Back in September 2007, shortly after the US Open (tennis), Gutsy Goldberg began to believe that Federer “IS the best ever… BEYOND Tiger Woods.” MJ saw a chance to slam some logic into Gutsy Goldberg! Finally, we have this entertaining debate on who is indeed better: Tiger Woods in golf? Or Roger Federer in tennis?
Facts (courtesy of Wikipedia):
Résumé – Tiger Woods
Résumé – Roger Federer
Tiger Woods: 14 majors in 12 years; (second only to Jack Nicklaus with 18 in 25 years)
-Woods and Bobby Jones only golfers to win 10 Majors before age 30
-Fastest to win all four Majors (in 93 tournaments, compared to 125 for Nicklaus)
-Youngest to win all four Majors
-Only golfer to win all four Majors by at least five strokes
-Holds record for most consecutive weeks at #1 (264) and most total weeks (497)
Roger Federer: 12 grand slam titles in 6 years (tied for second with Emerson, only 2 behind Sampras’s 14 in 12 years)
-Only man in Open era to win three straight grand slams TWICE in his career
-Five consecutive Wimbledons (currently tied w/ Bjorg); Federer has only lost 8 sets at Wimbledon in that span, compared with 19 sets lost by Bjorg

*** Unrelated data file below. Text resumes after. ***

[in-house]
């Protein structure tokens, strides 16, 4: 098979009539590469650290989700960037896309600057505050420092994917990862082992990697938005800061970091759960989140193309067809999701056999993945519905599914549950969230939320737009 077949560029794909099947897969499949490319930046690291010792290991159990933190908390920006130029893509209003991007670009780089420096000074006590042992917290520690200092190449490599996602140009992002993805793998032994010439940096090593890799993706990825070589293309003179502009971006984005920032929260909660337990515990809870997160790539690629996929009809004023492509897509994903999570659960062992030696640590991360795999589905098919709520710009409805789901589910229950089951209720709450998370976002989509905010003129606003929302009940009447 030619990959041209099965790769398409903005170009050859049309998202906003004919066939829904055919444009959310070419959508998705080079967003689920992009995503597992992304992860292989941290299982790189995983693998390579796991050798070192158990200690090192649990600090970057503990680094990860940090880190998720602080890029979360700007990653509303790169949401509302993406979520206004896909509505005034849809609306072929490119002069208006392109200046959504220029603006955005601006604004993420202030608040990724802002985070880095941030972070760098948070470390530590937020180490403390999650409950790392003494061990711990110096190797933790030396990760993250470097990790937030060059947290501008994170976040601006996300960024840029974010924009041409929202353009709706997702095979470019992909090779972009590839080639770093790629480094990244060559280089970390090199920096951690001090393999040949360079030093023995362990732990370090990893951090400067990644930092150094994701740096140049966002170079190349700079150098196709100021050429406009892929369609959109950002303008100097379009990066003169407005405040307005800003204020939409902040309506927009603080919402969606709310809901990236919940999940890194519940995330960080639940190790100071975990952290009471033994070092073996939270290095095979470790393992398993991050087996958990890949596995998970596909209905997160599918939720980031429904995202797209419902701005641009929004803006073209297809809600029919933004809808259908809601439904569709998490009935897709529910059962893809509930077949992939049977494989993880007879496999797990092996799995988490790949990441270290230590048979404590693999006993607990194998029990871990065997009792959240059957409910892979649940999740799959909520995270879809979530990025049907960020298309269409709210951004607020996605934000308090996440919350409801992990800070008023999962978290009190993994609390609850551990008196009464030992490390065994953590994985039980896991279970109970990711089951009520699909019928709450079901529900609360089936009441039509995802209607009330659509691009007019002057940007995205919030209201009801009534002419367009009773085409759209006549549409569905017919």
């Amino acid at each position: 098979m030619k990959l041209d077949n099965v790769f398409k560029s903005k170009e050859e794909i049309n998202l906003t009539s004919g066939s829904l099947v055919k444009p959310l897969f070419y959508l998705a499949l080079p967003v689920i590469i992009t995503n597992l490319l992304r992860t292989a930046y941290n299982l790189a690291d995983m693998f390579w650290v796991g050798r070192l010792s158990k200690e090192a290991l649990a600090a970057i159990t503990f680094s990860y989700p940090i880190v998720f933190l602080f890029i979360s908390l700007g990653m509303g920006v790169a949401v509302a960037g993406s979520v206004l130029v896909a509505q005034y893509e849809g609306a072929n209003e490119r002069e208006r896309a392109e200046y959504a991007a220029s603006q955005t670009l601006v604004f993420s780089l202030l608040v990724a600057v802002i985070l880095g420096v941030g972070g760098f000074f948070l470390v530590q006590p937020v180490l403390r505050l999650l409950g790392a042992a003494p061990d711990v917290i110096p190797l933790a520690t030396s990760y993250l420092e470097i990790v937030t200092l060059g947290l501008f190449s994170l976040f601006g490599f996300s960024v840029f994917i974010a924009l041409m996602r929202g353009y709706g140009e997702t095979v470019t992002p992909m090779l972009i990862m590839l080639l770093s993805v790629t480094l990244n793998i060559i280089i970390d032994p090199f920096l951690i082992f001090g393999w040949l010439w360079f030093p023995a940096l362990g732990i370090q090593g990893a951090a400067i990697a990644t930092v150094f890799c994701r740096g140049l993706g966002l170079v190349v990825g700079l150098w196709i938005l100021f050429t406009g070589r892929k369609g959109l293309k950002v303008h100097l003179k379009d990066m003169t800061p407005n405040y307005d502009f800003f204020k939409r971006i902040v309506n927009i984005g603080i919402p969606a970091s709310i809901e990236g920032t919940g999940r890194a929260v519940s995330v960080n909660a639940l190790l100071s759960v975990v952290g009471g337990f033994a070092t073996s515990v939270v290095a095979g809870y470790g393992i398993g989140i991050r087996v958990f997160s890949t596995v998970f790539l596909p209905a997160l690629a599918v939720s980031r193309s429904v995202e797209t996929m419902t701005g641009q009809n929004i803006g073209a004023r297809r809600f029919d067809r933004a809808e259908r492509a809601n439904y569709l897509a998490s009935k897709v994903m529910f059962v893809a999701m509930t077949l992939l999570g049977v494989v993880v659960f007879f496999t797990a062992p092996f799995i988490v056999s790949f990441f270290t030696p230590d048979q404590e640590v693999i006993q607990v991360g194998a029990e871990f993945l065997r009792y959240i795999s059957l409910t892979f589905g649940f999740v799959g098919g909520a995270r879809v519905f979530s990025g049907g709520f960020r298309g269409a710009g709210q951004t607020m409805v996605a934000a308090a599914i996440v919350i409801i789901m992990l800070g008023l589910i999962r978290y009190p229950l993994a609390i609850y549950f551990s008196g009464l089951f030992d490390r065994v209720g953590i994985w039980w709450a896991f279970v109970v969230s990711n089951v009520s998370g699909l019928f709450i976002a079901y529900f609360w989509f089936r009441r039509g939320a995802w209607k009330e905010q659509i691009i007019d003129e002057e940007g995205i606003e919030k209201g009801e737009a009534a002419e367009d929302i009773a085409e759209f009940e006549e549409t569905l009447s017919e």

-Currently holds the Open era record, with 15 straight Grand Slam semifinals appearances (breaking the old record of 10 by Lendl)
-Reached 10 straight grand slam finals to break the old record of 7, set in 1934
-Currently #1 for record 231 consecutive weeks
-Won 24 straight finals (open era record)
-Currently has a record 63-match winning streak on grass
MJ’s Argument: Tiger Woods is the best golfer to ever play and is better in his sport than Roger Federer.
Tiger Woods has dominated his sport more completely based on the number of victories and his rank on the all-time lists in his sport. My argument is backed by the fact that I view golf, in this day and age, as far more difficult to dominate and a more difficult sport to master on the whole. As great as Federer is, I perceive him to be a player in an era of weaker competition where the men’s circuit is no longer as stacked with great players as it was from the 70’s to the mid 90’s.
Gutsy’s Argument: Roger Federer is the best tennis player to ever play and is better in his sport than Tiger Woods.
In an age where injuries, exhaustion, and parity are the norm, Federer has won 8 of the last 10 Grand slams. He is BEYOND Tiger Woods. The thing that makes him so dominating? He can play any style that is advantageous for the surface or the opponent. He can play serve-and-volley, or he can just run around the baseline all day. Either way, he’s going to dominate you!